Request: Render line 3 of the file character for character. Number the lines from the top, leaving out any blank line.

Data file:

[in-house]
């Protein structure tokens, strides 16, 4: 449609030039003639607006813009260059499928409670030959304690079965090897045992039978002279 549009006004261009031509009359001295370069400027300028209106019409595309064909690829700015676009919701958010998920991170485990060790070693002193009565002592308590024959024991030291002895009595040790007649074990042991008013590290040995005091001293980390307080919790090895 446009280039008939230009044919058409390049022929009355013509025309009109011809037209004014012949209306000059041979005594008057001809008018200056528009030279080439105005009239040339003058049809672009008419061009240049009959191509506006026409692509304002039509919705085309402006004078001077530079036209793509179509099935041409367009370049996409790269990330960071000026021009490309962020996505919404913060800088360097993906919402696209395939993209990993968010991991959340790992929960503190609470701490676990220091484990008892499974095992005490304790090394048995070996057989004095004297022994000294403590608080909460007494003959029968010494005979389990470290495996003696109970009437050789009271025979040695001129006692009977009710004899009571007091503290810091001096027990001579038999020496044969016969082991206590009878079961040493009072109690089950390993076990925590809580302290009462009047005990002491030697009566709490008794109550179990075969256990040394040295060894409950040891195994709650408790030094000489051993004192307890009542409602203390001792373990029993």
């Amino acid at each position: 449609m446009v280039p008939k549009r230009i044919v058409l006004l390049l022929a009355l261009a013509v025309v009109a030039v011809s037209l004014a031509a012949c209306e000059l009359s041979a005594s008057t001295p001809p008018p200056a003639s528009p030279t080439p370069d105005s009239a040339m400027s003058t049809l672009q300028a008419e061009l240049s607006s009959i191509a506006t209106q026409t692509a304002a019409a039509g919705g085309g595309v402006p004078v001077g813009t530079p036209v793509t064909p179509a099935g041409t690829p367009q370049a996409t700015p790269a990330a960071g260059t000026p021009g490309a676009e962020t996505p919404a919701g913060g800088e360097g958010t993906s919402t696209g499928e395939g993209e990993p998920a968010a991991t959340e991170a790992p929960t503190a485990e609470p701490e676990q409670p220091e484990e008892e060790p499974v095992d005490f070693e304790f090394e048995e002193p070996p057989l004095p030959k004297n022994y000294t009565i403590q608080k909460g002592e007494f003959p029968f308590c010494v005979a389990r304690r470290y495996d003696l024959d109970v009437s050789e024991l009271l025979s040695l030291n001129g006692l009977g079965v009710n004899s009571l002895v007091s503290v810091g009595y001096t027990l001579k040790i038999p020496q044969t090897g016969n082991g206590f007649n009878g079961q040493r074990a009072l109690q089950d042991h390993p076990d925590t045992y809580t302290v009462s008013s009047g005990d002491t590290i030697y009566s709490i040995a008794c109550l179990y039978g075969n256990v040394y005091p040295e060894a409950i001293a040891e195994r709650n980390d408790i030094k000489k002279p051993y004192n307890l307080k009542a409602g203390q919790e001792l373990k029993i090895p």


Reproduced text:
């Amino acid at each position: 449609m446009v280039p008939k549009r230009i044919v058409l006004l390049l022929a009355l261009a013509v025309v009109a030039v011809s037209l004014a031509a012949c209306e000059l009359s041979a005594s008057t001295p001809p008018p200056a003639s528009p030279t080439p370069d105005s009239a040339m400027s003058t049809l672009q300028a008419e061009l240049s607006s009959i191509a506006t209106q026409t692509a304002a019409a039509g919705g085309g595309v402006p004078v001077g813009t530079p036209v793509t064909p179509a099935g041409t690829p367009q370049a996409t700015p790269a990330a960071g260059t000026p021009g490309a676009e962020t996505p919404a919701g913060g800088e360097g958010t993906s919402t696209g499928e395939g993209e990993p998920a968010a991991t959340e991170a790992p929960t503190a485990e609470p701490e676990q409670p220091e484990e008892e060790p499974v095992d005490f070693e304790f090394e048995e002193p070996p057989l004095p030959k004297n022994y000294t009565i403590q608080k909460g002592e007494f003959p029968f308590c010494v005979a389990r304690r470290y495996d003696l024959d109970v009437s050789e024991l009271l025979s040695l030291n001129g006692l009977g079965v009710n004899s009571l002895v007091s503290v810091g009595y001096t027990l001579k040790i038999p020496q044969t090897g016969n082991g206590f007649n009878g079961q040493r074990a009072l109690q089950d042991h390993p076990d925590t045992y809580t302290v009462s008013s009047g005990d002491t590290i030697y009566s709490i040995a008794c109550l179990y039978g075969n256990v040394y005091p040295e060894a409950i001293a040891e195994r709650n980390d408790i030094k000489k002279p051993y004192n307890l307080k009542a409602g203390q919790e001792l373990k029993i090895p």